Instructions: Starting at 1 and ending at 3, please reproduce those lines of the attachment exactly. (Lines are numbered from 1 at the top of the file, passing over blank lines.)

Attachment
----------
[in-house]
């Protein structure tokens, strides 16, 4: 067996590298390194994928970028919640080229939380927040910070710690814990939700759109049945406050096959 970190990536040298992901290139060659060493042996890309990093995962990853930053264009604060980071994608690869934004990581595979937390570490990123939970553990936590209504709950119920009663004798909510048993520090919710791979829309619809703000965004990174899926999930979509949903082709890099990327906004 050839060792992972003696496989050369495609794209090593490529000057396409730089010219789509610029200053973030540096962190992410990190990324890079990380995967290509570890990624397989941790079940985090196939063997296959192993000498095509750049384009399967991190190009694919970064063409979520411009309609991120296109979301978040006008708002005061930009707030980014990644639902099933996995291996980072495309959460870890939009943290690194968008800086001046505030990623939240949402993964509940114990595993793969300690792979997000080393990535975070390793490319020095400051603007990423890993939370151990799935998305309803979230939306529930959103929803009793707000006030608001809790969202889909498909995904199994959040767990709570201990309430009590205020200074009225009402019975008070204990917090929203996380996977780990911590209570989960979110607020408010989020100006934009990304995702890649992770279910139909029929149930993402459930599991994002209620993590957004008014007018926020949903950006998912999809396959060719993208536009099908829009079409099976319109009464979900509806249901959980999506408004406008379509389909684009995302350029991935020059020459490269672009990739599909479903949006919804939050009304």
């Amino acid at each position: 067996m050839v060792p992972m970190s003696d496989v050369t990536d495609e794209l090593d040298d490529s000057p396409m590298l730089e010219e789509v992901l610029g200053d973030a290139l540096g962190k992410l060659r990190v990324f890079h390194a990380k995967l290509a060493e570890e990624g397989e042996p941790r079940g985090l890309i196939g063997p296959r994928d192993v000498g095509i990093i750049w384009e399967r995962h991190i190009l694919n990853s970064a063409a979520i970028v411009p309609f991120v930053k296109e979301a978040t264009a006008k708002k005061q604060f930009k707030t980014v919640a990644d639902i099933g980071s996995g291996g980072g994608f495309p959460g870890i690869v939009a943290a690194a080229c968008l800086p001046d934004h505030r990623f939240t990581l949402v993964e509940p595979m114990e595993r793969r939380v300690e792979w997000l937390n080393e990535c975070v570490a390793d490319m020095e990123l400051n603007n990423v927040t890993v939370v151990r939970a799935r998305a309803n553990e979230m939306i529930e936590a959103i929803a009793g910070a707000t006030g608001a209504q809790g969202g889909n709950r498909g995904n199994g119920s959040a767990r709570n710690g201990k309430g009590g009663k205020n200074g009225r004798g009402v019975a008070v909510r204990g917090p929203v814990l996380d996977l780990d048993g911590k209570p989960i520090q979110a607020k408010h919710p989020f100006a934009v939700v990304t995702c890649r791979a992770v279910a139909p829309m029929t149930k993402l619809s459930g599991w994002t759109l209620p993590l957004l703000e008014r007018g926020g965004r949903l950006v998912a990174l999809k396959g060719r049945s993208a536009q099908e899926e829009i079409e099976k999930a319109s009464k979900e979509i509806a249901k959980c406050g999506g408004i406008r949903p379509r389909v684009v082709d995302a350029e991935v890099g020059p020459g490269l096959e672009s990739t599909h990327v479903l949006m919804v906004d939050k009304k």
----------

[in-house]
């Protein structure tokens, strides 16, 4: 067996590298390194994928970028919640080229939380927040910070710690814990939700759109049945406050096959 970190990536040298992901290139060659060493042996890309990093995962990853930053264009604060980071994608690869934004990581595979937390570490990123939970553990936590209504709950119920009663004798909510048993520090919710791979829309619809703000965004990174899926999930979509949903082709890099990327906004 050839060792992972003696496989050369495609794209090593490529000057396409730089010219789509610029200053973030540096962190992410990190990324890079990380995967290509570890990624397989941790079940985090196939063997296959192993000498095509750049384009399967991190190009694919970064063409979520411009309609991120296109979301978040006008708002005061930009707030980014990644639902099933996995291996980072495309959460870890939009943290690194968008800086001046505030990623939240949402993964509940114990595993793969300690792979997000080393990535975070390793490319020095400051603007990423890993939370151990799935998305309803979230939306529930959103929803009793707000006030608001809790969202889909498909995904199994959040767990709570201990309430009590205020200074009225009402019975008070204990917090929203996380996977780990911590209570989960979110607020408010989020100006934009990304995702890649992770279910139909029929149930993402459930599991994002209620993590957004008014007018926020949903950006998912999809396959060719993208536009099908829009079409099976319109009464979900509806249901959980999506408004406008379509389909684009995302350029991935020059020459490269672009990739599909479903949006919804939050009304």
């Amino acid at each position: 067996m050839v060792p992972m970190s003696d496989v050369t990536d495609e794209l090593d040298d490529s000057p396409m590298l730089e010219e789509v992901l610029g200053d973030a290139l540096g962190k992410l060659r990190v990324f890079h390194a990380k995967l290509a060493e570890e990624g397989e042996p941790r079940g985090l890309i196939g063997p296959r994928d192993v000498g095509i990093i750049w384009e399967r995962h991190i190009l694919n990853s970064a063409a979520i970028v411009p309609f991120v930053k296109e979301a978040t264009a006008k708002k005061q604060f930009k707030t980014v919640a990644d639902i099933g980071s996995g291996g980072g994608f495309p959460g870890i690869v939009a943290a690194a080229c968008l800086p001046d934004h505030r990623f939240t990581l949402v993964e509940p595979m114990e595993r793969r939380v300690e792979w997000l937390n080393e990535c975070v570490a390793d490319m020095e990123l400051n603007n990423v927040t890993v939370v151990r939970a799935r998305a309803n553990e979230m939306i529930e936590a959103i929803a009793g910070a707000t006030g608001a209504q809790g969202g889909n709950r498909g995904n199994g119920s959040a767990r709570n710690g201990k309430g009590g009663k205020n200074g009225r004798g009402v019975a008070v909510r204990g917090p929203v814990l996380d996977l780990d048993g911590k209570p989960i520090q979110a607020k408010h919710p989020f100006a934009v939700v990304t995702c890649r791979a992770v279910a139909p829309m029929t149930k993402l619809s459930g599991w994002t759109l209620p993590l957004l703000e008014r007018g926020g965004r949903l950006v998912a990174l999809k396959g060719r049945s993208a536009q099908e899926e829009i079409e099976k999930a319109s009464k979900e979509i509806a249901k959980c406050g999506g408004i406008r949903p379509r389909v684009v082709d995302a350029e991935v890099g020059p020459g490269l096959e672009s990739t599909h990327v479903l949006m919804v906004d939050k009304k």